Continue reading "Lars & Kyra's Living Trust: other estate planning documents." »

Lars & Kyra's Living Trust: who should be successor Trustee?

June 14, 2012, by

TE BLOG. 2 person meeting. 05.2012. iStock_000005815174XSmall[1].jpg
Our CPA friend Lars and wife Kyra have decided to put their children's inheritance in trust if it occurs before the kids are 45. So they need to name a trustee of these trusts-to-be.

Some of Lars's clients and friends have named the children themselves, in order of seeming maturity. One of Lars's children would be a pretty good candidate for this, but he doesn't think it's a good idea, at least at this point in the kids' lives. This would make her trustee of her own trust, and as a practical matter that would at least partly invalidate the idea and protection of her own trust. Second, with the trusts of her siblings, she would be in the awkward position of deciding how their money was invested and (more troubling) how much of it should be distributed to them. Third, a wise and experienced peer of Lars (luckily he has some) could help the kids learn how to handle money. Lars, being a CPA, has felt a need to convey financial responsibility to his family, and they're certainly better than average in that department, but there still would be some adjusting to do at the time of inheritance.

So whom to name as successor trustee?

Continue reading "Lars & Kyra's Living Trust: who should be successor Trustee? " »

Lars & Kyra's Living Trust: put the children's inheritance in trust?

TE BLOG. Baby and parents on lawn at house. 05.2012.iStock_000006313181XSmall[1].jpg
If Lars and Kyra's kids inherited their estate now, it would be about a million and a half each. Of course they won't inherit until both of their parents are gone, but it could happen and the Living Trust would determine in what form they inherited. If it's outright, it will be exposed to the risks of a child's getting divorced, or sued, or deciding he or she didn't need to work. The kids are all in their twenties; a million plus at that age could distort their lives.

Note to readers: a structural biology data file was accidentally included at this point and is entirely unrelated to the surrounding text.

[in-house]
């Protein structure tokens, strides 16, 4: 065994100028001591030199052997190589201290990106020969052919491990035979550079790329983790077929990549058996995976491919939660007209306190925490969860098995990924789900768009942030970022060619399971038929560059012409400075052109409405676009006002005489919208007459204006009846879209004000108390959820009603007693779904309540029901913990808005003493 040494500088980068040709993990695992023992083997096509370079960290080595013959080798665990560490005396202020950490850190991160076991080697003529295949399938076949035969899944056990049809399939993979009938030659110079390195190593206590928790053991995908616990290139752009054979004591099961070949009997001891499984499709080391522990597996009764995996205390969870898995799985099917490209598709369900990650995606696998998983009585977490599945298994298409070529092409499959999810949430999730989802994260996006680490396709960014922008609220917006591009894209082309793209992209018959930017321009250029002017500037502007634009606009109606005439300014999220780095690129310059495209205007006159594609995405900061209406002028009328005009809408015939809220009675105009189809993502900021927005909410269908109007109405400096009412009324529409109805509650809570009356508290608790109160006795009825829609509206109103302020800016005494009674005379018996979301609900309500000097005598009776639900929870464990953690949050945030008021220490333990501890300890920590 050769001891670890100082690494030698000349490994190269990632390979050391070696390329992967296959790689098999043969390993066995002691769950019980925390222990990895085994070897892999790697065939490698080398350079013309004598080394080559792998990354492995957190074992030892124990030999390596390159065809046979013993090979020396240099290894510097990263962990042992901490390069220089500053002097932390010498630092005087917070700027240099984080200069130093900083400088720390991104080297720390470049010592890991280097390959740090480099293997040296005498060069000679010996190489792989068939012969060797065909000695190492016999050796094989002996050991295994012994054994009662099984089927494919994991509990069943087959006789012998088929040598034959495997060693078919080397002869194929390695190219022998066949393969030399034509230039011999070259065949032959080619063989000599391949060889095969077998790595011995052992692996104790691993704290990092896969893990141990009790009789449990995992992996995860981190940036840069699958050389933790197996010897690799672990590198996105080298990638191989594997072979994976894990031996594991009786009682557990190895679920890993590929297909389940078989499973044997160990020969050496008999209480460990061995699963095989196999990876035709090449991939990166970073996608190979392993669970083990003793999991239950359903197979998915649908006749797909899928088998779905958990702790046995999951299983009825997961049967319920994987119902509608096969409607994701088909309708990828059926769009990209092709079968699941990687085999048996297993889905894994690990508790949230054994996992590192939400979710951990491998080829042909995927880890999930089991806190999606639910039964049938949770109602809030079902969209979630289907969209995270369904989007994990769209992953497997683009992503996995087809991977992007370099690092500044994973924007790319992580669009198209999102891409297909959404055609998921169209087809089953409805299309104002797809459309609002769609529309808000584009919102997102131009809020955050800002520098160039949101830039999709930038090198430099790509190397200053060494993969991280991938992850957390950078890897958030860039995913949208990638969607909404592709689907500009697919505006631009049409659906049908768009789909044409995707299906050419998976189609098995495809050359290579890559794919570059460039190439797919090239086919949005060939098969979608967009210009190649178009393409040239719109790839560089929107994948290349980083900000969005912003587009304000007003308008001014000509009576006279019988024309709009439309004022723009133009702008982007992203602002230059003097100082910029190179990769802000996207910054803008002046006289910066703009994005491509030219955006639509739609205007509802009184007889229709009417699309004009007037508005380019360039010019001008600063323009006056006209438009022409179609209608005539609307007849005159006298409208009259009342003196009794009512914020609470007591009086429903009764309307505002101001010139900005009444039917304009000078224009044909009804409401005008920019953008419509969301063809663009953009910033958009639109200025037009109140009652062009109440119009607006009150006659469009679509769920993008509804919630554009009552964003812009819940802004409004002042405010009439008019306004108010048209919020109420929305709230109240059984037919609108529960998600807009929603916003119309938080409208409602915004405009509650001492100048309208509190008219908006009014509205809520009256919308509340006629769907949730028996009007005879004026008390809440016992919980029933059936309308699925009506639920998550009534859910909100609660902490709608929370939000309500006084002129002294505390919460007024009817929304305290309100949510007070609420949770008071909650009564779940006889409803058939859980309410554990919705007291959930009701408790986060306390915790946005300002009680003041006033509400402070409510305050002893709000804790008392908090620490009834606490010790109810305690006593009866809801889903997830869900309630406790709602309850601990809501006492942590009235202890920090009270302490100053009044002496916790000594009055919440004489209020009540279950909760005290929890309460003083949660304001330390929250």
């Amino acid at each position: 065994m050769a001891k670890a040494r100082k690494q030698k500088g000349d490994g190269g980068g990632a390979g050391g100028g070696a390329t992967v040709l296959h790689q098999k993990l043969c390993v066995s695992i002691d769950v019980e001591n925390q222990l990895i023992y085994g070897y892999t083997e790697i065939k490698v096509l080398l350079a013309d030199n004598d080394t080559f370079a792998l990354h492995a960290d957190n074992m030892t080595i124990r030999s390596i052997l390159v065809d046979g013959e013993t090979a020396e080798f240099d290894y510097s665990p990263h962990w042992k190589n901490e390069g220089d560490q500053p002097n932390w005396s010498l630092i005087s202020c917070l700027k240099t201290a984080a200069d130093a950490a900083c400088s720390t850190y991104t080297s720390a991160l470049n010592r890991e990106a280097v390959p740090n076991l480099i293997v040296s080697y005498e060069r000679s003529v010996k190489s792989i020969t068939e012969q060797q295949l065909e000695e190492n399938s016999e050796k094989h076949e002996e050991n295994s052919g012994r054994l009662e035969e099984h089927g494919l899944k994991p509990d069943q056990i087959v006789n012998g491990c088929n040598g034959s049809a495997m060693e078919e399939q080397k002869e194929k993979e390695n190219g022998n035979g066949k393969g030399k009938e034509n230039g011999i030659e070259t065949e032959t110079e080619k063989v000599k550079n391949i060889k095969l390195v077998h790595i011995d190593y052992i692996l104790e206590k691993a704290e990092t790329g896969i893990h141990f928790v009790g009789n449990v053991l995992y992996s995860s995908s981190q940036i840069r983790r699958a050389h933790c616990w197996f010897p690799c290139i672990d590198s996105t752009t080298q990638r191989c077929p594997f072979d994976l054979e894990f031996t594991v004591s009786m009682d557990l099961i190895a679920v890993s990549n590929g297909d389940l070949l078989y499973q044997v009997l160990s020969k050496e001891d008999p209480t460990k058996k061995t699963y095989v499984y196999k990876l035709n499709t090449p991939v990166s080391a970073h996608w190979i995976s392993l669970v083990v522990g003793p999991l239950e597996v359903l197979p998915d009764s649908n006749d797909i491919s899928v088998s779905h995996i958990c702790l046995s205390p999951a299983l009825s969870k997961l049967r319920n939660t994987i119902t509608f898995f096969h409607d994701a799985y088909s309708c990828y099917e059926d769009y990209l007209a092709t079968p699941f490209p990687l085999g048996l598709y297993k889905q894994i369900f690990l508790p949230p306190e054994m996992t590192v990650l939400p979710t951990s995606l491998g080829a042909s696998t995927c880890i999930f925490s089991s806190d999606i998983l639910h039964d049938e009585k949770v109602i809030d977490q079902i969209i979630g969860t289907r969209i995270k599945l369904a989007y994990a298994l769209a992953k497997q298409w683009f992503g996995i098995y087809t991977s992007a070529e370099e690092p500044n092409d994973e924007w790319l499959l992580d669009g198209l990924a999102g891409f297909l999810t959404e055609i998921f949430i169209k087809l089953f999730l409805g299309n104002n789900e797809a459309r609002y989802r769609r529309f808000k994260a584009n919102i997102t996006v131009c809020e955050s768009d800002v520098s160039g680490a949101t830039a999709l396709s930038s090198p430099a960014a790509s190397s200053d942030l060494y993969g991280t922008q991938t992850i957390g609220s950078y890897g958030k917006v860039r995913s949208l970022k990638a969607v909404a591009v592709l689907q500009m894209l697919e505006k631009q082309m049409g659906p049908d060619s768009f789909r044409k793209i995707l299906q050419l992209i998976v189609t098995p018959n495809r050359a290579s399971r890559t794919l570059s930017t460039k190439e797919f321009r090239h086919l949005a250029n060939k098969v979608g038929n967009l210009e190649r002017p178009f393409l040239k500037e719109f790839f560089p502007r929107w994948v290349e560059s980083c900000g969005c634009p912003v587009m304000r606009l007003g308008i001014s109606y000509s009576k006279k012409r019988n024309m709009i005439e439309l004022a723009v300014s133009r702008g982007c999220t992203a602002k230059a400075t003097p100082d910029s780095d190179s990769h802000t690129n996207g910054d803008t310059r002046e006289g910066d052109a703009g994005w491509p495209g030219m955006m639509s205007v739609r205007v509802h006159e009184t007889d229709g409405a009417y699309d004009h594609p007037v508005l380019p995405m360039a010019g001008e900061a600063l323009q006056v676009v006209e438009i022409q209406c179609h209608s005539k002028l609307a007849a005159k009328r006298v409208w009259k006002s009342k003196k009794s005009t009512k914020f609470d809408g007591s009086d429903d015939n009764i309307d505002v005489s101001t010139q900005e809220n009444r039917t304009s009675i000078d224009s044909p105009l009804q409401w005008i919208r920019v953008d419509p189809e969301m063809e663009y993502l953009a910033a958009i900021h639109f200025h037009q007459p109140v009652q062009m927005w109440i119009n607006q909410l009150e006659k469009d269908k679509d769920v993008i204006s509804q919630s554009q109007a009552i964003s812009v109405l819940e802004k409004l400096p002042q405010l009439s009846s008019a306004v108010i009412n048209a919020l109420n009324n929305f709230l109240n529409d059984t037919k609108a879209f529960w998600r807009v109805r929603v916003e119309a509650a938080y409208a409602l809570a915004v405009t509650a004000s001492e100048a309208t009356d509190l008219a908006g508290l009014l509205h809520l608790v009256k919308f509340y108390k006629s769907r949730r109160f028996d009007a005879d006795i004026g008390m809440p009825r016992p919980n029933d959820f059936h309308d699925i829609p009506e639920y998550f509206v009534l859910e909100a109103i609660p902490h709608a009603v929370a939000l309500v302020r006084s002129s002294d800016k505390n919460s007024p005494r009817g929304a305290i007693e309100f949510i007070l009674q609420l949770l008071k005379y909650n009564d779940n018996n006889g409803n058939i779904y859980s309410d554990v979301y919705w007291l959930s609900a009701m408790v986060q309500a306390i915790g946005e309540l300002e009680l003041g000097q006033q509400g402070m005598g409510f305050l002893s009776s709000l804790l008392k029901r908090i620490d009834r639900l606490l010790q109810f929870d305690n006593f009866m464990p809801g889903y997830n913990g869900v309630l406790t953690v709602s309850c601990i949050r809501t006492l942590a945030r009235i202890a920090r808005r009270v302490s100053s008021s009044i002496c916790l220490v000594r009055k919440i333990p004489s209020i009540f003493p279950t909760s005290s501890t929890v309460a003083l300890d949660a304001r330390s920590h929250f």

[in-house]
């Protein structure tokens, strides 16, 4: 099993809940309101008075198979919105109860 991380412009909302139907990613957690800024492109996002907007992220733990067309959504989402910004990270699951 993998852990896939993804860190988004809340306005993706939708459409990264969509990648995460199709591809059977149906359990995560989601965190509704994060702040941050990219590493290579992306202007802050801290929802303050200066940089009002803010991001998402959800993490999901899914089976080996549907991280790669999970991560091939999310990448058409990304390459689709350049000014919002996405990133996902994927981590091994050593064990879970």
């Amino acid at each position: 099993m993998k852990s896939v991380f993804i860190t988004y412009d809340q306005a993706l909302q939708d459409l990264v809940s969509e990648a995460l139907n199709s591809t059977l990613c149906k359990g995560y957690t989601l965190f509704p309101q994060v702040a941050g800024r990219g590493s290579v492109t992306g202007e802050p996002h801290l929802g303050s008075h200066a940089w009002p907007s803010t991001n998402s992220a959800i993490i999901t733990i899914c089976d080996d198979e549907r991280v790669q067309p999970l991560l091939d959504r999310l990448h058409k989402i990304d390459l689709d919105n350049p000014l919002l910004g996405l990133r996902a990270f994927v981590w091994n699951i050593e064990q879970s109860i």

Lars and Kyra have discussed with lawyer friend Duncan a progression of alternatives for metering out money to heirs. Again, the most risky would be an outright gift of the mostly liquid estate. The real-seeming risk to Kyra is the divorce of a child. Two of the three are married and the third seems a likely prospect some day, so it's three marriages to consider.

What are the chances one could go bad? One of three could fail and they would still beat the averages. Money inherited directly is initially separate property but it can easily be made community, by an agreement that is common in young peoples' own estate planning, or by commingling funds. Community property is more at risk in a divorce than separate funds. So half an inheritance can be lost this way, after outright inheritance.

Continue reading "Lars & Kyra's Living Trust: put the children's inheritance in trust? " »